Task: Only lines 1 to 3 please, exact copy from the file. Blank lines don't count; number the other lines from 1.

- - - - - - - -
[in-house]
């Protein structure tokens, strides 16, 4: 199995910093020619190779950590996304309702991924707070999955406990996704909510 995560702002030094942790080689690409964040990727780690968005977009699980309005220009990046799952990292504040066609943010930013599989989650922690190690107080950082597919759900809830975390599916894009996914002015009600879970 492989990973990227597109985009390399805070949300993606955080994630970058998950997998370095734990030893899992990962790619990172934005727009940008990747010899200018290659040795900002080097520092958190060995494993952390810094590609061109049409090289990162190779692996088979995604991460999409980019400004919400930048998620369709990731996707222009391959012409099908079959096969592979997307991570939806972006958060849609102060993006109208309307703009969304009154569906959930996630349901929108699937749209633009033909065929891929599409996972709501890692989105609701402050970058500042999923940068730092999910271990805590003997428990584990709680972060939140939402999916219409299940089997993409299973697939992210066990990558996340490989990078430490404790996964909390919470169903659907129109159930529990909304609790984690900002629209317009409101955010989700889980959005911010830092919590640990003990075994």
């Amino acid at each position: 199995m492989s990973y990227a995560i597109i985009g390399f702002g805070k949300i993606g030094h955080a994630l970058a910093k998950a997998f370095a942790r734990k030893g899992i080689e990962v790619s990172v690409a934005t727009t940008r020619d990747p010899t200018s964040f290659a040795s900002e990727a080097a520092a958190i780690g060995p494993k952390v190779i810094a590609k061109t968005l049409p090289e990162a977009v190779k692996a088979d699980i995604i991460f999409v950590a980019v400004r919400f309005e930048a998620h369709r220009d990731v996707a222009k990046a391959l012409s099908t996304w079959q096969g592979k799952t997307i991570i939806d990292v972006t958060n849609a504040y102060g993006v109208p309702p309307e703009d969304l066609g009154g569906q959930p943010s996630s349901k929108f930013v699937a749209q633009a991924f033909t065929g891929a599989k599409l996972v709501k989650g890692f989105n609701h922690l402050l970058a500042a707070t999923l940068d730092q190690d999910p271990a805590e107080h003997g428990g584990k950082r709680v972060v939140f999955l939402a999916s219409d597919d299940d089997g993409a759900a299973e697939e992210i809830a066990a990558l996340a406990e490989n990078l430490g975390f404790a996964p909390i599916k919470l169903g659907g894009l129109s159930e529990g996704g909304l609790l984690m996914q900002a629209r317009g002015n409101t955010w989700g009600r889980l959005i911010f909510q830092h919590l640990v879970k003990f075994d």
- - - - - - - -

[in-house]
């Protein structure tokens, strides 16, 4: 199995910093020619190779950590996304309702991924707070999955406990996704909510 995560702002030094942790080689690409964040990727780690968005977009699980309005220009990046799952990292504040066609943010930013599989989650922690190690107080950082597919759900809830975390599916894009996914002015009600879970 492989990973990227597109985009390399805070949300993606955080994630970058998950997998370095734990030893899992990962790619990172934005727009940008990747010899200018290659040795900002080097520092958190060995494993952390810094590609061109049409090289990162190779692996088979995604991460999409980019400004919400930048998620369709990731996707222009391959012409099908079959096969592979997307991570939806972006958060849609102060993006109208309307703009969304009154569906959930996630349901929108699937749209633009033909065929891929599409996972709501890692989105609701402050970058500042999923940068730092999910271990805590003997428990584990709680972060939140939402999916219409299940089997993409299973697939992210066990990558996340490989990078430490404790996964909390919470169903659907129109159930529990909304609790984690900002629209317009409101955010989700889980959005911010830092919590640990003990075994």
């Amino acid at each position: 199995m492989s990973y990227a995560i597109i985009g390399f702002g805070k949300i993606g030094h955080a994630l970058a910093k998950a997998f370095a942790r734990k030893g899992i080689e990962v790619s990172v690409a934005t727009t940008r020619d990747p010899t200018s964040f290659a040795s900002e990727a080097a520092a958190i780690g060995p494993k952390v190779i810094a590609k061109t968005l049409p090289e990162a977009v190779k692996a088979d699980i995604i991460f999409v950590a980019v400004r919400f309005e930048a998620h369709r220009d990731v996707a222009k990046a391959l012409s099908t996304w079959q096969g592979k799952t997307i991570i939806d990292v972006t958060n849609a504040y102060g993006v109208p309702p309307e703009d969304l066609g009154g569906q959930p943010s996630s349901k929108f930013v699937a749209q633009a991924f033909t065929g891929a599989k599409l996972v709501k989650g890692f989105n609701h922690l402050l970058a500042a707070t999923l940068d730092q190690d999910p271990a805590e107080h003997g428990g584990k950082r709680v972060v939140f999955l939402a999916s219409d597919d299940d089997g993409a759900a299973e697939e992210i809830a066990a990558l996340a406990e490989n990078l430490g975390f404790a996964p909390i599916k919470l169903g659907g894009l129109s159930e529990g996704g909304l609790l984690m996914q900002a629209r317009g002015n409101t955010w989700g009600r889980l959005i911010f909510q830092h919590l640990v879970k003990f075994d």